Q: How conscious were you of fusing the world of Prometheus with the world of Alien… the derelict ship, the Giger designs, the biomechanical?
Ridley Scott: You know one of the problems with science fiction, which is probably one of the reasons why I haven’t done one for many, many years, is the fact that everything is used up. Every type of spacesuit is used up, every type of spacecraft is vaguely familiar, the corridors are similar and the planets are similar. So what you try to do is lean more heavily on the story and on the characters, to make that really, to give you lift-off, bad pun! But then during the design process, I think we come up with a lot of fairly, to use that awful word ‘cool’…cool looking things which evolve from the drawing board with the designers saying, ‘I’ve seen that, you can’t do that, you can’t do that’. Then you suddenly start to come up with evolutions of different looks so that as a total package, the film feels quite different.

Q. What certification would you want for this film?
Ridley Scott: I want certification for this film that allows me to make as large a box office as possible! No, I’ll tell you what, the studios wrestle constantly with these ridiculous adjustments to whether it’s PG13, PG15, you know, R, double R and it does, to a certain extent, affect the box office, which is arithmetic, which is not a cash register, it’s how they get their money back. And if studios don’t get their money back we don’t have any movies. And so it is important that films are successful and I am fully supportive of that because I’m not just a director, I’m also not stupid, I’ve been in this business long enough and, to a certain extent, I’m a businessman, I know the importance of that; so when a big film fails it’s disastrous for all of us.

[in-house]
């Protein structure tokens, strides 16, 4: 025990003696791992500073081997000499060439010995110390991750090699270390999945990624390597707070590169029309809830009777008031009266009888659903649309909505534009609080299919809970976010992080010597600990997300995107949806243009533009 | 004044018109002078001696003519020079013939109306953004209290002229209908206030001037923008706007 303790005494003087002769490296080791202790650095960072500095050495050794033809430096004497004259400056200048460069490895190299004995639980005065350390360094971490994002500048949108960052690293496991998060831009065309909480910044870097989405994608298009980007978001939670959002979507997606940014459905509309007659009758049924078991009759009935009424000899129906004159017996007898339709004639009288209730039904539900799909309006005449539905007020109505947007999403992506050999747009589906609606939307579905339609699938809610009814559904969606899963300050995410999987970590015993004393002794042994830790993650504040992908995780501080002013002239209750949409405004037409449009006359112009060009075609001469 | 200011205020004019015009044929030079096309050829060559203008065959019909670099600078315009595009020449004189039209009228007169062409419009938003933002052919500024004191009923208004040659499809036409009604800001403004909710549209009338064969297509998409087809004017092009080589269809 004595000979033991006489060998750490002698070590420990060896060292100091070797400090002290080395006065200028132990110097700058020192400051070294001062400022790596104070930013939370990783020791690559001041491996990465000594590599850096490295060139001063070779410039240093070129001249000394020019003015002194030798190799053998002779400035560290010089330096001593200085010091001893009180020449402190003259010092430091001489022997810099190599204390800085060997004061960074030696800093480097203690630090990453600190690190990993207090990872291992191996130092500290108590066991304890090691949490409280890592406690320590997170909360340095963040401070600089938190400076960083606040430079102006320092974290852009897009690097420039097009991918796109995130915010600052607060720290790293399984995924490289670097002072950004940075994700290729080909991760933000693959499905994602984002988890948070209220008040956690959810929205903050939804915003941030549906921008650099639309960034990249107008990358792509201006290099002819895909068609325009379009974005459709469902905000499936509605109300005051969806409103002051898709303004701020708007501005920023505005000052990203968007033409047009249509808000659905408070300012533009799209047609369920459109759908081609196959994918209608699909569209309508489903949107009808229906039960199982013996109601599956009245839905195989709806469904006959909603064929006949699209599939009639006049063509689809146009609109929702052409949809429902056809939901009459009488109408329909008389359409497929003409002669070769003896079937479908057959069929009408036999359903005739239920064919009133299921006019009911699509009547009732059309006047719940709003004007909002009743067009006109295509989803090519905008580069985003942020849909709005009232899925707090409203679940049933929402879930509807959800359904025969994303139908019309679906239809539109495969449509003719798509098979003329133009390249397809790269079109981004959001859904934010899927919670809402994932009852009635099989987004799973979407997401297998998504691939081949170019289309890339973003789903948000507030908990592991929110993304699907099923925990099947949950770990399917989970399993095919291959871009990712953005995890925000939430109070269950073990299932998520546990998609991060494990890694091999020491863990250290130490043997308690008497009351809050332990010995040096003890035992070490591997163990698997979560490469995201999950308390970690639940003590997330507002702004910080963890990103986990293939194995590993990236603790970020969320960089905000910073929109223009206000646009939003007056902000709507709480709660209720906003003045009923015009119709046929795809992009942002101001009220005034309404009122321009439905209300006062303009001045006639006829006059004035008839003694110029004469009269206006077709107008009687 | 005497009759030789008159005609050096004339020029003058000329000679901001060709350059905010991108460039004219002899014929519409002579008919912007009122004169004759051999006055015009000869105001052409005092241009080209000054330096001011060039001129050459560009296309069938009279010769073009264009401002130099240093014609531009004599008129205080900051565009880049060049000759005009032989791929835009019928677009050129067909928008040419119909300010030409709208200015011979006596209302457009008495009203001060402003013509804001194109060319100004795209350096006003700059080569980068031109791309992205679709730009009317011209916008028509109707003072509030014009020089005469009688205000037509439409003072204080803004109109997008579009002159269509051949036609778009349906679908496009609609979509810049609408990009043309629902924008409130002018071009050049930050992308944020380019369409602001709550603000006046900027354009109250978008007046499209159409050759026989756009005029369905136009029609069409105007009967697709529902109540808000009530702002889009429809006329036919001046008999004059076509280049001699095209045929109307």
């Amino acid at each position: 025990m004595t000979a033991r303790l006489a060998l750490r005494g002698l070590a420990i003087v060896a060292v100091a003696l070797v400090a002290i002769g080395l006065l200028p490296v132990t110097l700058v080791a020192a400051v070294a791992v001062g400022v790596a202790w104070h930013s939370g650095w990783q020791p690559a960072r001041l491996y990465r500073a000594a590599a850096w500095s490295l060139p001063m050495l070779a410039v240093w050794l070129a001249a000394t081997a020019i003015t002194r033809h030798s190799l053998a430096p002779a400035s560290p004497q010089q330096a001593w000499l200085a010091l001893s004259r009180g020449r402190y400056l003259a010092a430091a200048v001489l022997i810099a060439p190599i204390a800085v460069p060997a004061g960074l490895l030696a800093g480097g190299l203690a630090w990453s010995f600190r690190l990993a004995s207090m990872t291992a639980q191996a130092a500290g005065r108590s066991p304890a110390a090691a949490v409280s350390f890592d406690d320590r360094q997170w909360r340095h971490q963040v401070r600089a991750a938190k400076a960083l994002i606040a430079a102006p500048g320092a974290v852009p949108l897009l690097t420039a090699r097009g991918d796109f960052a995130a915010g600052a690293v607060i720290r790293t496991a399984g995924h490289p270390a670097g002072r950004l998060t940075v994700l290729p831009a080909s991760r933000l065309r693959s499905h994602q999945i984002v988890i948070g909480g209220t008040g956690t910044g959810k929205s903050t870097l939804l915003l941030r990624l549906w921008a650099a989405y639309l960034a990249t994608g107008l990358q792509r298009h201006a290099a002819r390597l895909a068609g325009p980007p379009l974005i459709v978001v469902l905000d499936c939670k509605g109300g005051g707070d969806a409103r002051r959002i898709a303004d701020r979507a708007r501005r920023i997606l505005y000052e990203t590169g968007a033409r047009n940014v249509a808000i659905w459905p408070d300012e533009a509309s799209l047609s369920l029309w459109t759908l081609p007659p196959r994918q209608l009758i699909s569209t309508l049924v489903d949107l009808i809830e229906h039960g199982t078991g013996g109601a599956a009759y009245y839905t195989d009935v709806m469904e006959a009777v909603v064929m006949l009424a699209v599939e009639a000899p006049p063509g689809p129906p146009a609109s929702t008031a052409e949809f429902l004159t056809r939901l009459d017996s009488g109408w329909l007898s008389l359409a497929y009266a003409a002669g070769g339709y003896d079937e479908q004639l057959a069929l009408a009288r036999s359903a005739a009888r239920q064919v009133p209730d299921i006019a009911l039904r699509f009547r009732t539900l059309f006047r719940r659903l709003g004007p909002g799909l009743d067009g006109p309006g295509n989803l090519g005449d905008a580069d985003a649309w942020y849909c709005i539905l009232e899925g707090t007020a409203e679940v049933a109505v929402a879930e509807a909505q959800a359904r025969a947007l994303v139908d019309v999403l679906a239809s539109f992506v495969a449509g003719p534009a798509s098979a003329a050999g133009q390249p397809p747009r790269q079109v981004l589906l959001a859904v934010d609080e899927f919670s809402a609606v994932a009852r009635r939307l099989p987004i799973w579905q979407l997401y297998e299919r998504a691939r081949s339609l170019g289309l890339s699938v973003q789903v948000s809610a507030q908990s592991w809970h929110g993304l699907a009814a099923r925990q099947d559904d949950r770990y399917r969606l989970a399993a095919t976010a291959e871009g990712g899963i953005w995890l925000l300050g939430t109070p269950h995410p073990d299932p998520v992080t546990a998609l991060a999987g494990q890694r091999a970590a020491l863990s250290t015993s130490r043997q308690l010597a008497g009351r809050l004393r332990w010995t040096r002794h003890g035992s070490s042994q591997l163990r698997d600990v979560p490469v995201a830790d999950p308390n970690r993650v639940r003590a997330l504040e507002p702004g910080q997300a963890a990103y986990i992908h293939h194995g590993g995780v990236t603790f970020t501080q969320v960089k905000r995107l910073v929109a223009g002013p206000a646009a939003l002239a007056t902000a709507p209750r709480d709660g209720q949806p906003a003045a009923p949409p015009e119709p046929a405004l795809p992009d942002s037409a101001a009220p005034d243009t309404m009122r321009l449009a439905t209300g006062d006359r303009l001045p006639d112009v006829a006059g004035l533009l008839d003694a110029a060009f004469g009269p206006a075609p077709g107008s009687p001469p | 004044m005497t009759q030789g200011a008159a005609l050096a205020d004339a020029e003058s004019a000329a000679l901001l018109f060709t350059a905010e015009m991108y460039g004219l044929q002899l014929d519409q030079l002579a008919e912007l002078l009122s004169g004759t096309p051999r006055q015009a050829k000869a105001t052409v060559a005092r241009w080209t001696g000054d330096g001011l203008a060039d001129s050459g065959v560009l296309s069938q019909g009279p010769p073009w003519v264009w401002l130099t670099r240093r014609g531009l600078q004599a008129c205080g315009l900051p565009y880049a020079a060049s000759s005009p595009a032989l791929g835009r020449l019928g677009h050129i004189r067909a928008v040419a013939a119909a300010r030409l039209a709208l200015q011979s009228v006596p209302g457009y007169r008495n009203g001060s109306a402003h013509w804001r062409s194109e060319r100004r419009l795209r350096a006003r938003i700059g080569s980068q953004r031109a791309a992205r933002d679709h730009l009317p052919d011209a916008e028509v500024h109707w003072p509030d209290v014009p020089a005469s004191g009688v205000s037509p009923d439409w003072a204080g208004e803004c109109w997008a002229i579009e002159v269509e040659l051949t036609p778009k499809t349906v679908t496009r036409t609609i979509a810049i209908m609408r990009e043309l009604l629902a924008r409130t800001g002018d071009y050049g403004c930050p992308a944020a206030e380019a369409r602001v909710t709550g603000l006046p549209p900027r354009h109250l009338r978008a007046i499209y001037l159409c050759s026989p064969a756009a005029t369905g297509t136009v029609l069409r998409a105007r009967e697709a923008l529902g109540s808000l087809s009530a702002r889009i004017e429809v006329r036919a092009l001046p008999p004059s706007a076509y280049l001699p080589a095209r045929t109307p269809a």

When a big film wins it’s terrific for all of us, whether you like the film or not, it’s really cool. So the adjustment of the ratings thing are inconsistent and ridiculously inconsistent, so I can start talking about films that have got PG13 this year, which are absolutely fucking ridiculous! Or a film like, I’m going to say it because he’s a friend of mine…no, I can’t say it. But it’s fucking ludicrous. Is anyone in here from the MPA or whatever it is?

Q. I don’t think so… it’s the BBFC over here…
Ridley Scott: Get your house in order!


Q: Given what you did to your actors on the original Alien film – and I’m thinking of a particular scene involving John Hurt’s character – were your actors constantly living in fear every day on set? Did you throw in any surprises this time?
Ridley Scott: There is a scene that could be called the equivalent of that in this film. But that was private, no one witnessed that. It’s your scene [points to Noomi]. But we can’t say what it is.

Q: Was there a learning curve for you with 3D here? Could you talk about how you chose some of the 3D images for the film?
Ridley Scott: Well, I’ll footnote by saying it’s not science, it’s not brain surgery. It’s actually pretty straightforward. And yet it is science, because it’s science to actually make 3D occur and to be shoot-able and capturable on a daily basis, but I’m sitting in a studio with four huge screens which are all 3D in a little black tent and I’m looking at them. If there’s four monitors there are four cameras, if there are six monitors then there’s six cameras, and because I’m a visual person anyway, it was dead simple and very straight forward. You could easily allow things to turn into major conferences where you ask anyone, including the tea lady what she thinks, but I don’t do that. I had a wonderful camera man called Dariusz Wolski.

He is a wonderful cameraman full stop, and had one shot at 3D doing the last Pirates [of the Caribbean] and I was going to go for him anyway because he’s one guy who I wanted to work with but hadn’t worked with yet. So, I talked to him and said: “We’re going to do 3D.” And he said: “Yeah, that’s fine.” So, we went with using the RED camera, as opposed to the other one, and the RED was superb. The quality was fantastic, whether it’s 2D or 3D it’s amazing and it wasn’t a problem. So anyone who says, ‘Oh, you’ve got to add 16 weeks’ means they don’t know what the bloody hell they’re doing! It’s dead simple, straight forward. If you know what you want, you know what you want. That [holds up finger] could be hanging in the foreground, and I’ve seen people have a 45 minute discussion about whether it should remain hanging in the foreground. For me, it comes down to “I hate it; get rid of it!” Or: ‘I love it; f**k off!” It’s that simple!

Read our review of Prometheus

Read our interview with Michael Fassbender